Measuring height characteristics of sagebrush using imagery derived from small unmanned aerial systems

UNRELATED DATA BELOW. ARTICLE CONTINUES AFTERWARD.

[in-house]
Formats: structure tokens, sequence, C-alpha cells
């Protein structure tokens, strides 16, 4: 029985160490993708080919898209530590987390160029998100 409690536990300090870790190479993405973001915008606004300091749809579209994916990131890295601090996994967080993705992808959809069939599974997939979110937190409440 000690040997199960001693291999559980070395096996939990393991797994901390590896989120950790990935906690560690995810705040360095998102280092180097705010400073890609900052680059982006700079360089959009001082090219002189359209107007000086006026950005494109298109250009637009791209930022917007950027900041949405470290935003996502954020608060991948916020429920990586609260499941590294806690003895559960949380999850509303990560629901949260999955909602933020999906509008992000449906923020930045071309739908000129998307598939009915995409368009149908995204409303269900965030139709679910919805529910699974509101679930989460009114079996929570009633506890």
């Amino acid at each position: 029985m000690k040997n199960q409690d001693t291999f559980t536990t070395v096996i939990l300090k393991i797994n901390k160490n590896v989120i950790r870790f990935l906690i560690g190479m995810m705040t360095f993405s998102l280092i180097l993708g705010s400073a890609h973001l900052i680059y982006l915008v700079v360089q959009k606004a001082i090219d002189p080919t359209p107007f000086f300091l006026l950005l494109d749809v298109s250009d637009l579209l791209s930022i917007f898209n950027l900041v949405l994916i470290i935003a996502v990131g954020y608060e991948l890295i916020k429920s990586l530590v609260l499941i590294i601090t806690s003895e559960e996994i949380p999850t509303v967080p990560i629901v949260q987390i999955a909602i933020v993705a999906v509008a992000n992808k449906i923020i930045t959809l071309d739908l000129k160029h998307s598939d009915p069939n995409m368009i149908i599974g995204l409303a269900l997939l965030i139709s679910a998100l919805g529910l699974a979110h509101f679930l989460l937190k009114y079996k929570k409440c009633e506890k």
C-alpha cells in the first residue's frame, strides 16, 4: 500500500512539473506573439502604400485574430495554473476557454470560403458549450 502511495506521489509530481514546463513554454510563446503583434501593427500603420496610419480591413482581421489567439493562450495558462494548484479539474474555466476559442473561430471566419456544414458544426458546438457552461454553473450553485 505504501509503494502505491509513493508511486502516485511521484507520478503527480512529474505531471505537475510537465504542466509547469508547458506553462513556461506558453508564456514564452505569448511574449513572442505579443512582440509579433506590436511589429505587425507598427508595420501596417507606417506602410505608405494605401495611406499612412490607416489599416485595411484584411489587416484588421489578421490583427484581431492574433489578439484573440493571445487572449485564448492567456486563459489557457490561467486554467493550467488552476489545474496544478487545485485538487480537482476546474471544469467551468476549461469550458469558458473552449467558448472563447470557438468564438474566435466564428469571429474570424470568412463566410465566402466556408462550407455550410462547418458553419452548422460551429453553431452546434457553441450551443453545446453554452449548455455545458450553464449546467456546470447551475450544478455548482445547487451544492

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In situ measurements of sagebrush have traditionally been expensive and time consuming. Currently, improvements in small Unmanned Aerial Systems (sUAS) technology can be used to quantify sagebrush morphology and community structure with high resolution imagery on western rangelands, especially in sensitive habitat of the Greater sage-grouse (Centrocercus urophasianus). The emergence of photogrammetry algorithms to generate 3D point clouds from true color imagery can potentially increase the efficiency and accuracy of measuring shrub height in sage-grouse habitat. Our objective was to determine optimal parameters for measuring sagebrush height including flight altitude, single- vs. double- pass, and continuous vs. pause features. We acquired imagery using a DJI Mavic Pro 2 multi-rotor Unmanned Aerial Vehicle (UAV) equipped with an RGB camera, flown at 30.5, 45, 75, and 120 m and implementing single-pass and double-pass methods, using continuous flight and paused flight for each photo method. We generated a Digital Surface Model (DSM) from which we derived plant height, and then performed an accuracy assessment using on the ground measurements taken at the time of flight. We found high correlation between field measured heights and estimated heights, with a mean difference of approximately 10 cm (SE = 0.4 cm) and little variability in accuracy between flights with different heights and other parameters after statistical correction using linear regression. We conclude that higher altitude flights using a single-pass method are optimal to measure sagebrush height due to lower requirements in data storage and processing time.

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